3 tips for traveling with cancer

Middle-Aged Woman with an Inflatable RaftIf you’re living with cancer or are a caregiver to a loved one with cancer, a weekend getaway this Labor Day may not only seem frivolous, but also completely impossible! However, taking a small time out from this scary and complicated time may be exactly what the doctor ordered.

Taking a vacation doesn’t have to mean traveling a long-distance or doing any stressful or high-impact activities—the key is to relax and enjoy time away from your everyday life. If now is not the right time for you to get away, you can still plan a “staycation” and relax right where you are. Here are our top three tips for planning a safe and healthy vacation or “staycation” this Labor Day.

1. Talk to your Doctor. 

Before you head anywhere this weekend talk to your health care team to determine if now is the right time to travel away from home, if there are any special considerations you should take (such as avoiding air travel or sun exposure) and if there are any conflicts with current treatments and appointments.

2. Don’t forget medications.

Wherever you decide to go, you should pack enough medications for the length of your trip, plus a few extras in case you have unexpected delays or accidentally lose a pill. Keep a list of all emergency contacts, medications and allergies with you in case you need medical attention while you’re away from home. If you are traveling with multiple bags, you may want to make sure all your medications are in the bag most accessible to you (like your carry-on if you’re flying).

3. Plan your activities carefully.

Your vacations may not be what they once were pre-diagnosis, but that doesn’t mean they can’t still be fun for everyone. If you get tired frequently, you may want to structure your itinerary with built-in rests periodically so you don’t wear yourself out before the trip is over. If you’re unable to leave town, you can still enjoy your long weekend. Find some places near home that you haven’t been able to visit since your diagnosis. Wherever you go, remember to choose activities that won’t cause stress or anxiety—this vacation is about YOU!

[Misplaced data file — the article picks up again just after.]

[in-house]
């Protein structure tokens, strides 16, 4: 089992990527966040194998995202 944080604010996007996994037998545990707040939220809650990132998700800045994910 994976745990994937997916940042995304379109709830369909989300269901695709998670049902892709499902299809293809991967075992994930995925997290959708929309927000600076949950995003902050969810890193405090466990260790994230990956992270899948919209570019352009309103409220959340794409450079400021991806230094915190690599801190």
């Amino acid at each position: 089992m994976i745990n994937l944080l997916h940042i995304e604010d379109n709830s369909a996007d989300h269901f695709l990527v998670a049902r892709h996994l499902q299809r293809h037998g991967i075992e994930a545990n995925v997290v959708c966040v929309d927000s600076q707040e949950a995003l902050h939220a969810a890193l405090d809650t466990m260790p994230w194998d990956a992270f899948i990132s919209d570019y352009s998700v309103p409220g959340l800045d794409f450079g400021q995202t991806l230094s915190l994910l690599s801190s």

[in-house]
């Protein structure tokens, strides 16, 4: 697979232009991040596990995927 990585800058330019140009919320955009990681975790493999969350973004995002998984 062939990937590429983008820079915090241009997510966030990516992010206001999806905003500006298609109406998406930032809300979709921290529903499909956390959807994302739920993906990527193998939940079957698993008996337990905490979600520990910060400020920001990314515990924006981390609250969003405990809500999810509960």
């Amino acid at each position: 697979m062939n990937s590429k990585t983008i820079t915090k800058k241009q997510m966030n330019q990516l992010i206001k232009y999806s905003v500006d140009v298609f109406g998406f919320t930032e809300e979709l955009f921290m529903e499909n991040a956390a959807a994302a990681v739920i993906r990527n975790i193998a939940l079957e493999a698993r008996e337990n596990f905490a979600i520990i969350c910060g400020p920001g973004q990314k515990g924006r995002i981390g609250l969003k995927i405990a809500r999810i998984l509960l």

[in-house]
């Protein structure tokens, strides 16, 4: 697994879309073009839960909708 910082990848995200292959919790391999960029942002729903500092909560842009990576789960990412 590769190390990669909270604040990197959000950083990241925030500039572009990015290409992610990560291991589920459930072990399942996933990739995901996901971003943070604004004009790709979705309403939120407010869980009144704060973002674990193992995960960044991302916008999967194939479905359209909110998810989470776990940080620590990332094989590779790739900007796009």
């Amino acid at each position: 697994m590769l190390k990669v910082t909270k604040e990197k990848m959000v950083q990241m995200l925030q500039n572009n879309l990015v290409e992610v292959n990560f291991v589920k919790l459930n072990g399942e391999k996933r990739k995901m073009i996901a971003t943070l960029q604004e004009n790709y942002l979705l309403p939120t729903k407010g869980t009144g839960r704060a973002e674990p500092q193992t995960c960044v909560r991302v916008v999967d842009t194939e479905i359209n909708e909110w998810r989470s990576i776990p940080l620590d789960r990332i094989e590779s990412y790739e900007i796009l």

For more tips on enjoying your long weekend, try out some of our relaxation techniques and stress management tips.

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  • Andrew Stubbs

    A few of points that you haven’t mentioned.
    1) try and split your medication between two bags, just in case one goes missing or stolen.
    2) when travelling double check your travel insurance, are you still covered now that you have cancer. If you need find insurance, shop around. I have the prices offered can vary wildly. When I had quotes as high £1000 down to £100. Never assume that insurance provided free of charge by some banks is OK, it most likely isn’t.
    3) again when travelling abroad , try and get a letter from your doctor, firstly saying that you OK to travel (some airlines can get funny about sick people).
    Secondly, the letter should explain you illness (this could prove really helpful if you find yourself in a foreign hospital, even better if you could into the relevant language of the country you are visiting. You can’t expect a foreign doctor to be able to understand the complex details of your treatment).
    Lastly, ask you doctor to list all of the drugs you need with an explanation what each one is for, ( this is more for customs officers, they most likely wouldn’t have heard of some the drugs are taking. Customs also like to see any medication in it’s own packaging with the users name and supplier doctor on it.
    Also if for some reason you need to find a pharmacy for a top up it would be great to have something in their own language , this should expedite your prescription, and remember you will most likely have to for these up front, then claim it off your insurance later.)